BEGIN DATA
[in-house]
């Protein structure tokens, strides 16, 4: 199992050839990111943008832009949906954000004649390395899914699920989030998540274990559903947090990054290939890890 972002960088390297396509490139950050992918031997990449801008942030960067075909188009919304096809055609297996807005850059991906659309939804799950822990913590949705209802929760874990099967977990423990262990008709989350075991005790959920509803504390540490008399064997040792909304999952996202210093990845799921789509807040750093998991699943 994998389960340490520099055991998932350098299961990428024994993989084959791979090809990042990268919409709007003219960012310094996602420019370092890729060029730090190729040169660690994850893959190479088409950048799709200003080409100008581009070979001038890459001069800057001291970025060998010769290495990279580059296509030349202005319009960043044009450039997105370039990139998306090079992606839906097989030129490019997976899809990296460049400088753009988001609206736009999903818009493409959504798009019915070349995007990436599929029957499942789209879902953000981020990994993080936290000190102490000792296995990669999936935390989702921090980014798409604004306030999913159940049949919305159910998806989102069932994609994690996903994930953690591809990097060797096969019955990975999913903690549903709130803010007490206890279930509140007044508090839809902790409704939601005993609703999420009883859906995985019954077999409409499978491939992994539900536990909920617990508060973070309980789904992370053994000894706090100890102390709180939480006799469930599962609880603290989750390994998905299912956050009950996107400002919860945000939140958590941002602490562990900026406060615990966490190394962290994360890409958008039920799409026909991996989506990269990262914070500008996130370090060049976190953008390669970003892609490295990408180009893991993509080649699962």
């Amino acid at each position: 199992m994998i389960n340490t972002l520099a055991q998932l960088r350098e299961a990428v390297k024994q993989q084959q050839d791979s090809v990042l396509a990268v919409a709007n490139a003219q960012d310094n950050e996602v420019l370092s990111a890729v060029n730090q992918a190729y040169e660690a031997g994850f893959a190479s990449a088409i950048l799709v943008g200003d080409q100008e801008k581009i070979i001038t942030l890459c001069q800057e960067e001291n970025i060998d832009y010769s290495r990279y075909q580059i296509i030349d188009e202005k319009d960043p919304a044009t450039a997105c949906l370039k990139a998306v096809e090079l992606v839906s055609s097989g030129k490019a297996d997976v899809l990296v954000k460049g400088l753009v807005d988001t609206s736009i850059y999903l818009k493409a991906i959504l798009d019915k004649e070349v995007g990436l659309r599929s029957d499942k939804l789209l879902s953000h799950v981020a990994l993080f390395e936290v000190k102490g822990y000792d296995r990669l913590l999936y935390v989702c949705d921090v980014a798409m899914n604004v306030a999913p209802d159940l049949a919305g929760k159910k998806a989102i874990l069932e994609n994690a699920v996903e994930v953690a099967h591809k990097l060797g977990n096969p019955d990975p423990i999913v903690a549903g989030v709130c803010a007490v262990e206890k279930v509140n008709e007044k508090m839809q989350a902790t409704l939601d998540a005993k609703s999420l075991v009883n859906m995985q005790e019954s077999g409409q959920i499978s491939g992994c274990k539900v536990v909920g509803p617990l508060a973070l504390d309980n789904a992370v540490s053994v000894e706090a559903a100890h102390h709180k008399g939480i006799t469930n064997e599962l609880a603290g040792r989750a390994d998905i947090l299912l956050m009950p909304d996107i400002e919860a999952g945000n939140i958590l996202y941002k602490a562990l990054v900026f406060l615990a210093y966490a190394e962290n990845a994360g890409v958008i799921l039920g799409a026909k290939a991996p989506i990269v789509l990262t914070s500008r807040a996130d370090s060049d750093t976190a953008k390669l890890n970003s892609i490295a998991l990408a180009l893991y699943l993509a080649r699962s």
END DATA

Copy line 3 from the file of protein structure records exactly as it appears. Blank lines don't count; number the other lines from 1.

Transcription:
């Amino acid at each position: 199992m994998i389960n340490t972002l520099a055991q998932l960088r350098e299961a990428v390297k024994q993989q084959q050839d791979s090809v990042l396509a990268v919409a709007n490139a003219q960012d310094n950050e996602v420019l370092s990111a890729v060029n730090q992918a190729y040169e660690a031997g994850f893959a190479s990449a088409i950048l799709v943008g200003d080409q100008e801008k581009i070979i001038t942030l890459c001069q800057e960067e001291n970025i060998d832009y010769s290495r990279y075909q580059i296509i030349d188009e202005k319009d960043p919304a044009t450039a997105c949906l370039k990139a998306v096809e090079l992606v839906s055609s097989g030129k490019a297996d997976v899809l990296v954000k460049g400088l753009v807005d988001t609206s736009i850059y999903l818009k493409a991906i959504l798009d019915k004649e070349v995007g990436l659309r599929s029957d499942k939804l789209l879902s953000h799950v981020a990994l993080f390395e936290v000190k102490g822990y000792d296995r990669l913590l999936y935390v989702c949705d921090v980014a798409m899914n604004v306030a999913p209802d159940l049949a919305g929760k159910k998806a989102i874990l069932e994609n994690a699920v996903e994930v953690a099967h591809k990097l060797g977990n096969p019955d990975p423990i999913v903690a549903g989030v709130c803010a007490v262990e206890k279930v509140n008709e007044k508090m839809q989350a902790t409704l939601d998540a005993k609703s999420l075991v009883n859906m995985q005790e019954s077999g409409q959920i499978s491939g992994c274990k539900v536990v909920g509803p617990l508060a973070l504390d309980n789904a992370v540490s053994v000894e706090a559903a100890h102390h709180k008399g939480i006799t469930n064997e599962l609880a603290g040792r989750a390994d998905i947090l299912l956050m009950p909304d996107i400002e919860a999952g945000n939140i958590l996202y941002k602490a562990l990054v900026f406060l615990a210093y966490a190394e962290n990845a994360g890409v958008i799921l039920g799409a026909k290939a991996p989506i990269v789509l990262t914070s500008r807040a996130d370090s060049d750093t976190a953008k390669l890890n970003s892609i490295a998991l990408a180009l893991y699943l993509a080649r699962s």